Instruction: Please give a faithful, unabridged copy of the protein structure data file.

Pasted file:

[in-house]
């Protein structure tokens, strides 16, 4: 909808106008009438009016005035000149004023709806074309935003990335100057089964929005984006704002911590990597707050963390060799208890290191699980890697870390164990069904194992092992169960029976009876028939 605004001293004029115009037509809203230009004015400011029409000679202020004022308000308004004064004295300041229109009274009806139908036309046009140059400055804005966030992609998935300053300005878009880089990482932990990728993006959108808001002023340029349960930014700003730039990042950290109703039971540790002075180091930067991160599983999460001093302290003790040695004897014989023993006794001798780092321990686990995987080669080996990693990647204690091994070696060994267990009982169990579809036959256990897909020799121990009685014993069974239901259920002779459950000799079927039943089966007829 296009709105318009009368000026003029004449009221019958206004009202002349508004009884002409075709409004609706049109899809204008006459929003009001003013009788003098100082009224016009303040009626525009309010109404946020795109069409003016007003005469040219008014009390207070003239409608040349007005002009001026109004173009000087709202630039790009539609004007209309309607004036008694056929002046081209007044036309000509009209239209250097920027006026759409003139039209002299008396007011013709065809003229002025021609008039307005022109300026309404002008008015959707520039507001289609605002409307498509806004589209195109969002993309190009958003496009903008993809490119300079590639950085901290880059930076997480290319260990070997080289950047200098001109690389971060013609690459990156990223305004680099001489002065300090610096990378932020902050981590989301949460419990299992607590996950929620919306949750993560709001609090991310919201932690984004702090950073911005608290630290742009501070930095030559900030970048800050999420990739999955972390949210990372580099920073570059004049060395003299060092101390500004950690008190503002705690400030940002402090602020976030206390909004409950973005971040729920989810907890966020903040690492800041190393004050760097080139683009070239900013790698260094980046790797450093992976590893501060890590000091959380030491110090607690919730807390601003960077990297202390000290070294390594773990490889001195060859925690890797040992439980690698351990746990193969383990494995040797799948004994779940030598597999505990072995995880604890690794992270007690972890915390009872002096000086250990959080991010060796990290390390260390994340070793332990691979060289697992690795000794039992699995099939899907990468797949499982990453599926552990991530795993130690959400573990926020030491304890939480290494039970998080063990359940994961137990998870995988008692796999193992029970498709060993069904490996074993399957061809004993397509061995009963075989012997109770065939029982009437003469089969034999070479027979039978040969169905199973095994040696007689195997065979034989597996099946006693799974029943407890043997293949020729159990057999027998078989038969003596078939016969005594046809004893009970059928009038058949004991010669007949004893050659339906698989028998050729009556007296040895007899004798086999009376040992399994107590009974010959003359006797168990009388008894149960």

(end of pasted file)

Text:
[in-house]
């Protein structure tokens, strides 16, 4: 909808106008009438009016005035000149004023709806074309935003990335100057089964929005984006704002911590990597707050963390060799208890290191699980890697870390164990069904194992092992169960029976009876028939 605004001293004029115009037509809203230009004015400011029409000679202020004022308000308004004064004295300041229109009274009806139908036309046009140059400055804005966030992609998935300053300005878009880089990482932990990728993006959108808001002023340029349960930014700003730039990042950290109703039971540790002075180091930067991160599983999460001093302290003790040695004897014989023993006794001798780092321990686990995987080669080996990693990647204690091994070696060994267990009982169990579809036959256990897909020799121990009685014993069974239901259920002779459950000799079927039943089966007829 296009709105318009009368000026003029004449009221019958206004009202002349508004009884002409075709409004609706049109899809204008006459929003009001003013009788003098100082009224016009303040009626525009309010109404946020795109069409003016007003005469040219008014009390207070003239409608040349007005002009001026109004173009000087709202630039790009539609004007209309309607004036008694056929002046081209007044036309000509009209239209250097920027006026759409003139039209002299008396007011013709065809003229002025021609008039307005022109300026309404002008008015959707520039507001289609605002409307498509806004589209195109969002993309190009958003496009903008993809490119300079590639950085901290880059930076997480290319260990070997080289950047200098001109690389971060013609690459990156990223305004680099001489002065300090610096990378932020902050981590989301949460419990299992607590996950929620919306949750993560709001609090991310919201932690984004702090950073911005608290630290742009501070930095030559900030970048800050999420990739999955972390949210990372580099920073570059004049060395003299060092101390500004950690008190503002705690400030940002402090602020976030206390909004409950973005971040729920989810907890966020903040690492800041190393004050760097080139683009070239900013790698260094980046790797450093992976590893501060890590000091959380030491110090607690919730807390601003960077990297202390000290070294390594773990490889001195060859925690890797040992439980690698351990746990193969383990494995040797799948004994779940030598597999505990072995995880604890690794992270007690972890915390009872002096000086250990959080991010060796990290390390260390994340070793332990691979060289697992690795000794039992699995099939899907990468797949499982990453599926552990991530795993130690959400573990926020030491304890939480290494039970998080063990359940994961137990998870995988008692796999193992029970498709060993069904490996074993399957061809004993397509061995009963075989012997109770065939029982009437003469089969034999070479027979039978040969169905199973095994040696007689195997065979034989597996099946006693799974029943407890043997293949020729159990057999027998078989038969003596078939016969005594046809004893009970059928009038058949004991010669007949004893050659339906698989028998050729009556007296040895007899004798086999009376040992399994107590009974010959003359006797168990009388008894149960």